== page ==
Since January 1, 2018, stewardship of Hive Chicago has transitioned from Mozilla to a new local non-profit, the Chicago Learning Exchange (CLX). Please visit us at chicagolx/joinus to learn how you and your organization can join our growing community. The Hive is still the Hive.

Sep 15 2014

Mapping the Chicago Awesome

Go Hive Chi, The Hive Network Effect

This post is the first in a series of narratives for Hive Chicago Moonshot Working Groups: teams of community members collaborating to produce solutions that will address the persistent challenges facing our network and it’s shared goals in realizing a connected learning ecosystem for all Chicago youth.

It is not new news that Chicago is chock full of great places and spaces for its youth to take part in just about anything they may be interested in, from sports to architecture to music production to nature and more. What Chicago also finds itself in abundance of is the widespread passion of united persons who grease their elbows day in and day out to create these opportunities, making what is available to Chicago youth as visible as possible. This, in itself, is no small feat.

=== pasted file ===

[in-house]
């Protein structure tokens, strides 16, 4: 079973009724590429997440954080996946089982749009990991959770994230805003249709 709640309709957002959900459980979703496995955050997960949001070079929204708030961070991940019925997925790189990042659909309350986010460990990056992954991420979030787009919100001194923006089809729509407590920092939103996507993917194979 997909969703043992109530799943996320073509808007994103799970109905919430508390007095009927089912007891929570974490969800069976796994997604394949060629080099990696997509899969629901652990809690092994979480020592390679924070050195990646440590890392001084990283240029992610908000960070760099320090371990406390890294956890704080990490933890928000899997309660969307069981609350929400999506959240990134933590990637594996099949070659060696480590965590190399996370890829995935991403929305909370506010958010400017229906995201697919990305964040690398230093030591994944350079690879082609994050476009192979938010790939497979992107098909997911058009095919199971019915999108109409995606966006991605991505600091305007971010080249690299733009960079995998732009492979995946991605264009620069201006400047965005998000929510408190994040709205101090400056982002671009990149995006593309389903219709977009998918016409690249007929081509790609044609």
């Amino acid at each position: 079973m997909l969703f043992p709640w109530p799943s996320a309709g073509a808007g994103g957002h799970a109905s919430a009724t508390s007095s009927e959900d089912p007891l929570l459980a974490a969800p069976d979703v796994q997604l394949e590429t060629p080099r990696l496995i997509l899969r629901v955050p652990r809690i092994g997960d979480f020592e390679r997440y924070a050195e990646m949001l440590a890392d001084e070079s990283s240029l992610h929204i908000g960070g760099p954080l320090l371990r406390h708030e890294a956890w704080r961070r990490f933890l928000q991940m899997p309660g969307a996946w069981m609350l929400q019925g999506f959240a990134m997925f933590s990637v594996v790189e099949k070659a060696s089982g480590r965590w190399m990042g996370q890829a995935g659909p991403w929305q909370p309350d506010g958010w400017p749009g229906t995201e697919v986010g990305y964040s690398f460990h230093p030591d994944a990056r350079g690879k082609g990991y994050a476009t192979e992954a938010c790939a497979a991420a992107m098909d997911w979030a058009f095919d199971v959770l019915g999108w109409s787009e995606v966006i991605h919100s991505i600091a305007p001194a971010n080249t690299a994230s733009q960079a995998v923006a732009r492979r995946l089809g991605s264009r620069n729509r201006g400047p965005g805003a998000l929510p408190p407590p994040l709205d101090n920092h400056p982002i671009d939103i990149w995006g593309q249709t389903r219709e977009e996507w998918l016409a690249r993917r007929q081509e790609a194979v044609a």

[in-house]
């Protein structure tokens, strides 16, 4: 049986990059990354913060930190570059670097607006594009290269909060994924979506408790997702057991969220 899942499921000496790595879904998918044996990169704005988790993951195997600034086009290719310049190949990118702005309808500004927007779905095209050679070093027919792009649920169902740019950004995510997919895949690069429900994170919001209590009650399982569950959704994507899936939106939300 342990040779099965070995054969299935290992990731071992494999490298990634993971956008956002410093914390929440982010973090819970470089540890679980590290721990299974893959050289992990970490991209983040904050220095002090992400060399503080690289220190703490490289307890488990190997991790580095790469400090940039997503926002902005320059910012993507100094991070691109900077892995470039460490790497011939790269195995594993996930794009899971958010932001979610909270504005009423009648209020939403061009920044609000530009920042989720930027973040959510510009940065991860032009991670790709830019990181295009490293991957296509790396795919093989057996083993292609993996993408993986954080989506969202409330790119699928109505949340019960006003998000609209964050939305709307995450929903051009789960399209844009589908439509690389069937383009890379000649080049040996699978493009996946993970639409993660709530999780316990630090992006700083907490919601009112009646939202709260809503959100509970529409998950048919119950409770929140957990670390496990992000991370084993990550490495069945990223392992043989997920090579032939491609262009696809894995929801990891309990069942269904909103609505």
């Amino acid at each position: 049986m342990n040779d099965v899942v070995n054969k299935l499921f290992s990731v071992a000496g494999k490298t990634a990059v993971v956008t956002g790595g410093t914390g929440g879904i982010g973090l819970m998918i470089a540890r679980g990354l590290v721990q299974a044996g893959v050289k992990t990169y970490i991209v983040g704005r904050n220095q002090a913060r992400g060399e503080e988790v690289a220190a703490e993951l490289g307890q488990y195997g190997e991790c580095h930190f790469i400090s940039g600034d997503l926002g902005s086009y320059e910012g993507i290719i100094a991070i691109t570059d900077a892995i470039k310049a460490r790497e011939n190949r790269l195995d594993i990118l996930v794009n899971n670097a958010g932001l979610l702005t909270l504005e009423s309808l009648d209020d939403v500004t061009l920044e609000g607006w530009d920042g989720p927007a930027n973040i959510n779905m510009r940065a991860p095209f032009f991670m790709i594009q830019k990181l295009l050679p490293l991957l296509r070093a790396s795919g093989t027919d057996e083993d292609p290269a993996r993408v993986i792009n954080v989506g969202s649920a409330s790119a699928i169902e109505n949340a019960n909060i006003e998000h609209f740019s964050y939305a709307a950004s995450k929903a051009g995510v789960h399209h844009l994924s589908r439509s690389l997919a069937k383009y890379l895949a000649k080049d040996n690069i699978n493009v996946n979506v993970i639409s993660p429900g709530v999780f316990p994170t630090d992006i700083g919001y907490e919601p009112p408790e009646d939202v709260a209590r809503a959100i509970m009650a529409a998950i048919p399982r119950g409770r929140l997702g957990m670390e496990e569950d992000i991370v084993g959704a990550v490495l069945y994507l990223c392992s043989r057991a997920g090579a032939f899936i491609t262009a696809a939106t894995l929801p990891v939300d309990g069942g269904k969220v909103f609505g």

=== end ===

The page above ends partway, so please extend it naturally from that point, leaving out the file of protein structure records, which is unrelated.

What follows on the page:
We as educators (in whatever form you choose to define educator) dedicate our waking and sleeping hours to creating even a small notion of a new or better perspective of what is possible for teens — how to unlock and wield the truest power of their potential. We see forward. We see the wide open field beyond the veil and strive to lead youth to these same expansive pastures of opportunity. However, it is no easy task and there are always too many teens not yet engaged in what is available to them. Anyone working with youth can often find him or herself lying awake at night trying to take on the beast of “How?” How do we reach more youth? How do we help them see that there are options? How do we get the parents involved? How do we get them to where they need to be to know that they are where they want to be?

In our sweetest dreams, all young people are activated, excited, engaged, and involved to their hearts’ content. We spread our gospel and draw the crowds of students, parents, and anyone else who can benefit from what we know to be good and true of learning based on interest. The reality is that this is not entirely the case. We are never satisfied with what we’ve already done for so many youth because of the many more youth yet to be reached. Our efforts yield a visible testament to the groundbreaking, movement making, life-changing work being done to transform the lives of Chicago youth and the narrative of the city as a whole, but there is still much more work to be done.